GRAND Magazine - July/August 2013 - (Page 50-51)

grand memories & moments Picking berries with Granddad By CArolINe M. GrANt At home in San Francisco, I am a miser with berries. But every summer I’ve taken my sons to visit my parents’ home in the Connecticut woods, where they can eat all the berries they like. Last year, we arrived in late August, between the two raspberry crops, but my dad had stashed a couple quarts in the freezer for the boys to eat, thawed, on their breakfast cereal. Ben picked blueberries from bushes transplanted from my grandfather’s garden. He paraphrased Blueberries for Sal—“Kerplink! Kerplank! Kerplunk!”—as he dropped the gray-blue fruit into his bucket. Eli waded into the blackberry patch, toughing out the sharp thorns, and then proudly showed off his harvest to everyone in the house. When the boys crowded into the kitchen asking for a snack, I’d say, “How about some berries?” and fill their bowls. Last spring, Dad let them each choose a new tree to add to the orchard. They pored over the catalogue, Caroline M. Grant is editor-inchief of Literary Mama and coeditor, with lisa harper, of The Cassoulet Saved Our Marriage: True Tales of Food, Family, and How We Learn to Eat. 50 GRAND MAY JUNE 2013 heads bent over the pictures, discussing their favorites: an apple for Eli, a nectarine for Ben. When the trees arrived, the boys were unimpressed. “They’re just sticks!” said Eli. “Well, you didn’t look like much when you first arrived, either,” Dad teased. He showed them how to dig the hole just a bit deeper than the root ball, tamp down the dirt around the tree’s base, water and wait, then water again. We didn’t know these trees would grow up without Dad’s care or our eager harvest. But the sprawling orchard, garden, meadow, woods, and house have all become too much, and now my parents are moving to San Francisco, close to us. “Can’t we move the trees, too?” asked Ben. I explained about growing zones and fruit varietals and California’s strict agricultural laws. “We’ll plant new trees with Granddad here,” I offered. “It won’t be the same,” Eli sighed. No, it won’t. The moving truck full of my parents’ things is making its way across country, and Mom and Dad will arrive soon. Their new apartment is a short walk away. Walking there one day to check on a furniture delivery, the boys and I cross an empty lot. Ben brushed his arm against a thorn: “Ouch!” It’s a patch of blackberries, just starting to flower. It feels like an offering and a promise: We will still pick berries with Granddad. Enjoy this slideshow of a grand day in the orchard! MAY JUNE 2013 GRAND 51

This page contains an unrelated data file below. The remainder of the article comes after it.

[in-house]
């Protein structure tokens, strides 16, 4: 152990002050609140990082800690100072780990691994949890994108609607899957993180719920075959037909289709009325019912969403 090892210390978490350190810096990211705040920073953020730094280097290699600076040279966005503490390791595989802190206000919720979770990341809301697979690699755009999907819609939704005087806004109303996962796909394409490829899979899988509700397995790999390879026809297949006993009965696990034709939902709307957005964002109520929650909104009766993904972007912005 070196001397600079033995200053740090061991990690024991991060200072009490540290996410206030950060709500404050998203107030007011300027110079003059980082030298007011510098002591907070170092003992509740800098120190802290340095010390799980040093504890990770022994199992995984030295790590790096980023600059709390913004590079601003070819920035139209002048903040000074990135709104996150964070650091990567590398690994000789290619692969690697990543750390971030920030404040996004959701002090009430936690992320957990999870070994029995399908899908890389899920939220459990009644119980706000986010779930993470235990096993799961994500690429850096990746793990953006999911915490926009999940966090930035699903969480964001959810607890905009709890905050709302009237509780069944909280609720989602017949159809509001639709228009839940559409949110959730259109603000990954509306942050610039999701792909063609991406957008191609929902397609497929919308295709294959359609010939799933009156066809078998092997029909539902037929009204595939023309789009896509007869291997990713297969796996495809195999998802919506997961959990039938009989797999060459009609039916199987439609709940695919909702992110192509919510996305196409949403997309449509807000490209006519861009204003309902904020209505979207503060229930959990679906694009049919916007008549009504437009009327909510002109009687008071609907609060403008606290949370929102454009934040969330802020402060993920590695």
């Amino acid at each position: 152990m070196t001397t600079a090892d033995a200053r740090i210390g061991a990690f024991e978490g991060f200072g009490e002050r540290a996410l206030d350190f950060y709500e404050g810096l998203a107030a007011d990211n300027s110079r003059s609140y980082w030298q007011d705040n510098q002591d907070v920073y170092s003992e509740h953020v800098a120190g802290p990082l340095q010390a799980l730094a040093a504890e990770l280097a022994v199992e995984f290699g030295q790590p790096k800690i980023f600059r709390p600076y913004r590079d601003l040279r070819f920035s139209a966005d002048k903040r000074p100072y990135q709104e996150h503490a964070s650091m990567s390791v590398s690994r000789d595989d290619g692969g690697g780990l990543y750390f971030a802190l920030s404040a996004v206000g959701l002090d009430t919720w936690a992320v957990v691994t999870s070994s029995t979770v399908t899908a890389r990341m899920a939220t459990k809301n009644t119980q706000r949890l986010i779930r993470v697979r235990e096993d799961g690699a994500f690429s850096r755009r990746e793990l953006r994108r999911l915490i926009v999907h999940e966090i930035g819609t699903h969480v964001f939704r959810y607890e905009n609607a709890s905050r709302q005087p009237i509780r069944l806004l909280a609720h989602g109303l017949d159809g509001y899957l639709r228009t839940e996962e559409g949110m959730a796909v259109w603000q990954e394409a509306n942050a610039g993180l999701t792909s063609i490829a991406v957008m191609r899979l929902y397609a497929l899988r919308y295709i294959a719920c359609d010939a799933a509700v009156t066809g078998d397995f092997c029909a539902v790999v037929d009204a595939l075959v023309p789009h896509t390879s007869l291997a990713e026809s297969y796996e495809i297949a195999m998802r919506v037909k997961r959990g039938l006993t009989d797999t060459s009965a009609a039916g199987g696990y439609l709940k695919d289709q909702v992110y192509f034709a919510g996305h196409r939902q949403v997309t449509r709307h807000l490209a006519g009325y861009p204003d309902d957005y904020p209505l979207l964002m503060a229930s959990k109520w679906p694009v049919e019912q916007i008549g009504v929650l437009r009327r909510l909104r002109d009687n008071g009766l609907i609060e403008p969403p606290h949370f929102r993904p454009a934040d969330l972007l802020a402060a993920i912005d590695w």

Table of Contents for the Digital Edition of GRAND Magazine - July/August 2013

GRAND Magazine - July/August 2013
Transforming Retirement
The Thrill Is Gone. Not.
Falling in Lust Again
Nana-to-Be Showers
Is Baby’s Wee Bed Safe?
When Harry Meets Baby
10 Steps to a Child-Proof House
Confessions of a Slightly Controlling, Madly in Love Nana
All About Baby!
Smart Ways to Save for Your Grandchildren’s College
The Low-Down on Five Stand-Out Vehicles
Let the Games Begin!
Hot Toys for Cool Kids!
Picking Berries with Granddad
Fun in the Sun!
Picking Up Where We Left Off
A Bond So Deep

GRAND Magazine - July/August 2013